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Sir John Major slams ‘shocking’ levels of poverty and inequality in Britain

Sir John Major slammed levels of poverty in Britain as a “shocking situation” last night, calling on the rich to do more to fight it.

In a deeply personal speech, the former Prime Minister said too many poor people were living “not only shorter lives, but meaner lives.”

He said: “Let us cast aside a common misconception. Everyone out of work is not an idler. Everyone in receipt of benefits is not a scrounger.”

Sir John was the second former Prime Minister to tear into the situation that George Osborne threatens to worsen with his cuts to tax credits.

Gordon Brown also laid into the Chancellor, accusing him of betraying workers who depend on the benefit to survive.

Sir John said the cure to poverty was “more jobs that pay a living wage”.

He added: “As the world becomes richer, inequality becomes less tolerable, and the case for reducing it more urgent. A crusade to widen prosperity more equally will not only ease hardship, it will build our national wealth – and health.”

“Whatever the reasons, this is a shocking situation in 2015.

“As a country, we are one of the richest in the world and yet some of our communities are among the poorest in all Northern Europe.”

He said the Government was right to seek to improve conditions by strengthening the wider economy – calling for more action to ease the housing crisis, boost infrastructure and extend job creation to areas “left behind”.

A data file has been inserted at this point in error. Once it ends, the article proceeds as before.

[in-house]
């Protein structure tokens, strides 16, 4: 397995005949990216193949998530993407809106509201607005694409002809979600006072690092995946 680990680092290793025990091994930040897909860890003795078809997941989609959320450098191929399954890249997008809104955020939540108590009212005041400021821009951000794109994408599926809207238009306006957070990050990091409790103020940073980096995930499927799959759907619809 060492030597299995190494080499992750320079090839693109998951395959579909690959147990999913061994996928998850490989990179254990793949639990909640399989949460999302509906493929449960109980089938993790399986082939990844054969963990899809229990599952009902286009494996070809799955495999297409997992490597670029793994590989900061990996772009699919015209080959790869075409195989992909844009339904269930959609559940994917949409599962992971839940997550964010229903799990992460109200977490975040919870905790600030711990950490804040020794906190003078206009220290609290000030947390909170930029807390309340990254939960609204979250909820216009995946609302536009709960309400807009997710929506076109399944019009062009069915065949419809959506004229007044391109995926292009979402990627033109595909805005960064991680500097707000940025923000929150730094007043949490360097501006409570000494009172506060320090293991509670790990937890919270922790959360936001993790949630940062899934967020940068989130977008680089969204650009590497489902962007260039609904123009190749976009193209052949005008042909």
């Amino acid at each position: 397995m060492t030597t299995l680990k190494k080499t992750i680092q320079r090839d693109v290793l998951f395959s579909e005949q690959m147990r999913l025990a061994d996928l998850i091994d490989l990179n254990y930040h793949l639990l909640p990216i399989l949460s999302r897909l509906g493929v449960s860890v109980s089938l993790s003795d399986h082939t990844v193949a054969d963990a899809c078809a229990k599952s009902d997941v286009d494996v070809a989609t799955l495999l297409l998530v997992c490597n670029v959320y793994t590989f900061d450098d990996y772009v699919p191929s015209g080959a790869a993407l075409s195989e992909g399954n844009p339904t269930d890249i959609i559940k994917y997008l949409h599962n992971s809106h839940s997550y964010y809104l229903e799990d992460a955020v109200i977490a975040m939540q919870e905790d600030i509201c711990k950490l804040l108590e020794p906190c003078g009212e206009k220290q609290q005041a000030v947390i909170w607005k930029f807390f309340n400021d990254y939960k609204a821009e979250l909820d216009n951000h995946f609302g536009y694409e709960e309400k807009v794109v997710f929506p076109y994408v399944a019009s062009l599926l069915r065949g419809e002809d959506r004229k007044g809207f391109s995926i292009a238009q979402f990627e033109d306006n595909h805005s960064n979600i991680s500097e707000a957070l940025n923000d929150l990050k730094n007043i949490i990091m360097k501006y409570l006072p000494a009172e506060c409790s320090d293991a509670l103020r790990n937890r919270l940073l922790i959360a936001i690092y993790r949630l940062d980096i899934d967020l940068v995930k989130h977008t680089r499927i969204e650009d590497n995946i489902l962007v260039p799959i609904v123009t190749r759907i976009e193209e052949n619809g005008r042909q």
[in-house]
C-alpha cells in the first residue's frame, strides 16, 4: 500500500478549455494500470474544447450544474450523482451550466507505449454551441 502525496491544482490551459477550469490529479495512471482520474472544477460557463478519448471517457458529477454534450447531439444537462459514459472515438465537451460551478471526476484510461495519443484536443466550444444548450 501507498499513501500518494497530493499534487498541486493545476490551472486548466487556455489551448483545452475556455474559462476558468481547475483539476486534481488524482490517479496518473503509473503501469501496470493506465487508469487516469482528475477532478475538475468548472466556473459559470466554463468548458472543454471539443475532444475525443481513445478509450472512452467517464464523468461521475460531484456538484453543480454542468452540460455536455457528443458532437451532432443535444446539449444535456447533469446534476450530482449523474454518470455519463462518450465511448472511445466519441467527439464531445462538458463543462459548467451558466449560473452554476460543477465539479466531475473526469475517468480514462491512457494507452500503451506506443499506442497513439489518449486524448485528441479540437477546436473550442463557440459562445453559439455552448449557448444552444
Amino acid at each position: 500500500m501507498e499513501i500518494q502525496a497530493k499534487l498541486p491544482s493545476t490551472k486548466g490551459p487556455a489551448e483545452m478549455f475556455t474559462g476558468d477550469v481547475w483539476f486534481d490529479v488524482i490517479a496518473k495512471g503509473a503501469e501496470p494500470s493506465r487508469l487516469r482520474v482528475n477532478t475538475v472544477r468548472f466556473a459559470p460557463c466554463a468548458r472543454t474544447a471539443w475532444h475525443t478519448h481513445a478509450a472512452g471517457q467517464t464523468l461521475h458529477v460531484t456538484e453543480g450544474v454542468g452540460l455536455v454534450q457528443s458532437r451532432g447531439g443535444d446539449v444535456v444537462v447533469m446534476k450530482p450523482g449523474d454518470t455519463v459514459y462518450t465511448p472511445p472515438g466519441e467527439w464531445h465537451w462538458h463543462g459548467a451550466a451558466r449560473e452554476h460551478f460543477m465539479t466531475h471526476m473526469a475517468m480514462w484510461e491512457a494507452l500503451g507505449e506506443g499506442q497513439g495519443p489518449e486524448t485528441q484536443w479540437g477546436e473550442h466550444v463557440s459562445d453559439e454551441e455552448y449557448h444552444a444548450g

But while poverty would not be ended “by benefits alone”, ministers “must understand how hard it is to escape from such circumstances” and have an “equal concentration on those who are failed by the system” as those who cheat it.

“If the Good Samaritan is in debt, he can be of no help to others. That is why the repair of our national finances – which is clearly a government responsibility – is the essential pre-requisite to ending poverty,” Sir John said.

Sir John lamented what he said was his powerlessness to end poverty in office because of the poor state of the economy at the time.

“Today, I have no power and no public money at my disposal, but I care no less now than I did then. I also have a voice which, by and large, the poor don’t.

“And I wish to say – 25 years on – that we are still not a nation at ease with itself. Much has been done, is being done, to ease inequality, but we can do so much more.

“As the world becomes richer, inequality becomes less tolerable, and the case for reducing it more urgent. A crusade to widen prosperity more equally will not only ease hardship, it will build our national wealth and health.”

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